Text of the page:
Project C-1: Part I

Twenty years ago I sold a Beeman C-1 to a friend, who used it for many years. A few years back he had it stored in one of those U-rent places where a flash flood soaked it through (along with half of his posessions). I re-aquired the gun in a trade for some other shooting gear a few months ago, and put it aside for a restoration project. Last week I pulled it out to take a close look. surface rustAs you can see, there’s a lot of surface rust; When I first unpacked the gun, I immediately coated the metal parts with a good polarized gun oil (Birchwood Casey Sheath) to prevent further rust. The compression chamber looked good, probably because it’s coated with silicone oil that prevented any water from attacking the metal. The bore looks clean, too, which is good, as you really want to avoid the excessive wear on the airgun bore that would come from from scrubbing out rust.

The wood was damaged, too, and it looks like it’s have to be completely stripped and redone. I may take advantage of this to do a nice stain (the actual wood color is a very light Beechwood) and maybe even a real London oil finish. The buttpad will have to come off, along with that sling swivel, before I can get to that. The existing finish is a polyurethane, which makes for a rugged finish but is difficult to strip cleanly. I may use heat to peel that off .

buttThere’s one other detail that needs looking after, and this one is my fault. My friend disassembled the gun for shipping, and carefully wrapped the trigger guard and screws seperately to protect them. I didn’t notice at the time, so those parts probably left the house as part of the bubble wrape surrounding some other package. I might take advantage of that bit of brain fade to make a nice brass trgger guard to replace the original stamped steel one.

Over the next few months I’ll be doing bit of this project and resporting on them here from time to time. But right now, there’s a faucet in the kitchen that needs attention…

Stop that pellet!

If all you shoot are BBs and low powered pellet guns, the only backstop you need is a cardboard box stuffed with newspapers, or maybe an old carpet hung a foot from a basement wall. But once you move into the range of 10, 12, and even 20+ foot-pound guns, something a bit more substantialis required. Pellets can do a lot of damage, and the dust from a splattered pellet can contaminate an area where small children or pets might ingest bits of lead. So let’s look at the options for stopping those pellets.

For years, Beeman sold a “silent pellet trap” for $59.95, which ones fills with Beeman’s “Ballistic Putty”, at $24.95 for 5 lbs. An elegant system, to be true, but one you can duplicate at a tenth the cost. The trap is nothing more than a wooden box, and truthfully, it doesn’t even have to be wood. Those of you who are skilled woodworkers might want to make an heirloom quality box, but those without the tools or skills can use whatever is at hand, like a polyethylene storage box from the supermarket, or even an old electrical box. Mine is made from some 1×4 pine and a piece of 1/2″ plywood scrap I nailed together over 20 years ago. Ugly, but functional.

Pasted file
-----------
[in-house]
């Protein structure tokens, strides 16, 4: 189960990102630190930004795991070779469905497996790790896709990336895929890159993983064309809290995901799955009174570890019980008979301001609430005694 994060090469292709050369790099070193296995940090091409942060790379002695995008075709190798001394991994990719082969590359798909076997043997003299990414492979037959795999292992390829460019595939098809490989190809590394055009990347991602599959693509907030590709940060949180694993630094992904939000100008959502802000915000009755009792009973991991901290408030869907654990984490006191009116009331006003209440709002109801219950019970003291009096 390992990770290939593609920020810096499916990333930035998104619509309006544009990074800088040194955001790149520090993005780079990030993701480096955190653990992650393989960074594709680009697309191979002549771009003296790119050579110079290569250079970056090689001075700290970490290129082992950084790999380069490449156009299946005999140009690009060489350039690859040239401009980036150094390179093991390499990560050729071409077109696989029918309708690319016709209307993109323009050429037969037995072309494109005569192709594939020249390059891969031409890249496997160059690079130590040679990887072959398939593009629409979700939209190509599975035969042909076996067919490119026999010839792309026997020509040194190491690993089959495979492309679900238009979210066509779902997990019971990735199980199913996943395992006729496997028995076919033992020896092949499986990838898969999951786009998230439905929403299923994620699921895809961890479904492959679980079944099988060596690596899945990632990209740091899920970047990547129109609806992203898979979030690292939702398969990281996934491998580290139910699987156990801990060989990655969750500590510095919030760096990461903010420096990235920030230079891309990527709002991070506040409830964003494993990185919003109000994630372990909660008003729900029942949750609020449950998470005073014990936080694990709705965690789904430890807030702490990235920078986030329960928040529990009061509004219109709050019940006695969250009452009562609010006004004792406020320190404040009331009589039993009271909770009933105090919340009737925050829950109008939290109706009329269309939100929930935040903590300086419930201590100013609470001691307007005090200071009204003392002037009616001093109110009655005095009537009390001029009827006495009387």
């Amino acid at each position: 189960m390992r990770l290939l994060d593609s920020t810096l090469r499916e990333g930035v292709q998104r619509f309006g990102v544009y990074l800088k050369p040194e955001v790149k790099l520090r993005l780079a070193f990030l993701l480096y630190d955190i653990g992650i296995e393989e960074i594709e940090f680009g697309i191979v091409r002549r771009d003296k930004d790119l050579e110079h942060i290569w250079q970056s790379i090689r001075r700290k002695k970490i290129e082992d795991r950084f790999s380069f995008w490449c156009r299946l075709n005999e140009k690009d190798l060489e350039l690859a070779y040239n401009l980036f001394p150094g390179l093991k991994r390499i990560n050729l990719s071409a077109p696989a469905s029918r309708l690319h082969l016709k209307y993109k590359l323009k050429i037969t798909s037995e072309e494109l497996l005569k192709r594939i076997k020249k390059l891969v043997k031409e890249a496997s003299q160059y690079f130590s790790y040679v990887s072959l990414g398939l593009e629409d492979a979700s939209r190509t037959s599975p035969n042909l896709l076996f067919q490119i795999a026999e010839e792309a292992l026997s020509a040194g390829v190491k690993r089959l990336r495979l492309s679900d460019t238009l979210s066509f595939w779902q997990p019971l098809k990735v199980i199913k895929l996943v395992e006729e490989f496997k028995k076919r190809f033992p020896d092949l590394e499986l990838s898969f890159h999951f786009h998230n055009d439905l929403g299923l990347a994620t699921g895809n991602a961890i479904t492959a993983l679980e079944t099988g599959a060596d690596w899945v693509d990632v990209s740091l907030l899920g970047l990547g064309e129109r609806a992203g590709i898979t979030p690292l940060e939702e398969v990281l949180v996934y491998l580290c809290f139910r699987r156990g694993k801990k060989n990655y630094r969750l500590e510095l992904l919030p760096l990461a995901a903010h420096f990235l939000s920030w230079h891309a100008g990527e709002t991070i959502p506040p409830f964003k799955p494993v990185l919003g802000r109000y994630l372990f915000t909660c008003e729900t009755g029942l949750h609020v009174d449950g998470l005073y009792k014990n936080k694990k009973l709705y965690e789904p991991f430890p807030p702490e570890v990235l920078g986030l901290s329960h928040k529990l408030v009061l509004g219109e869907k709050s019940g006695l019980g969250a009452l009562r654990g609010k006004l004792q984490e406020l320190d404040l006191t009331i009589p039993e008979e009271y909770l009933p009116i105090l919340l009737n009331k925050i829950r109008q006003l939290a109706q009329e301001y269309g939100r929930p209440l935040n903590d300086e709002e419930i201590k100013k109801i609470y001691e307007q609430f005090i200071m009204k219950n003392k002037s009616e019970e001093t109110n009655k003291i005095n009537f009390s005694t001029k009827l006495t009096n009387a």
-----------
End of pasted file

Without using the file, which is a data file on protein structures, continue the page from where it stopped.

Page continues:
The “ballistic putty” itself is nothing more than duct seal (one commercial version is sold as DuxSeal), a mix of clay, oil, mineral fillers and a few other ingredients more commonly used to seal electrical ducts and as a fire stop. You can buy 5 pound chunks of it at your local home supply, electrical, or hardware store for about $2.49 for a 5 lb block. Put a two-inch layer of this in the back of your box and it’ll stop most pellets under 20 foot-pounds.

outers .22 trap

If you don’t like messing about with clay and peeling off the layers of flattened lead that form, you can always use a commercial steel pellet trap of the sort sold for .22 rimfire guns. There are traps sold specifically for pellet use, but many tend to be very light weight, designed for low powered guns. The Outers traps I use cost me $50 some years ago. Today, they’re more like $70-$80, but they are a lifetime investment. And I see that Midway has a “Champion” brand trap for $55.

The fired pellets collect in the bottom of the trap, along with a lot of pellet fragments and lead dust, and so care should be taken when emptying them out. I generally do this outdoors, into a bag or container held downwind. I then give the lead to a friend who casts bullets, and is happy to have the pure lead. If you don’t have a friend who casts bullets (or fishing weights) and you don’t do this yourself, most counties have a site where hazardous waste is collected. Sure, you could just toss it in the garabage, but proper disposal is so easy there’s little reason not to do it right, right?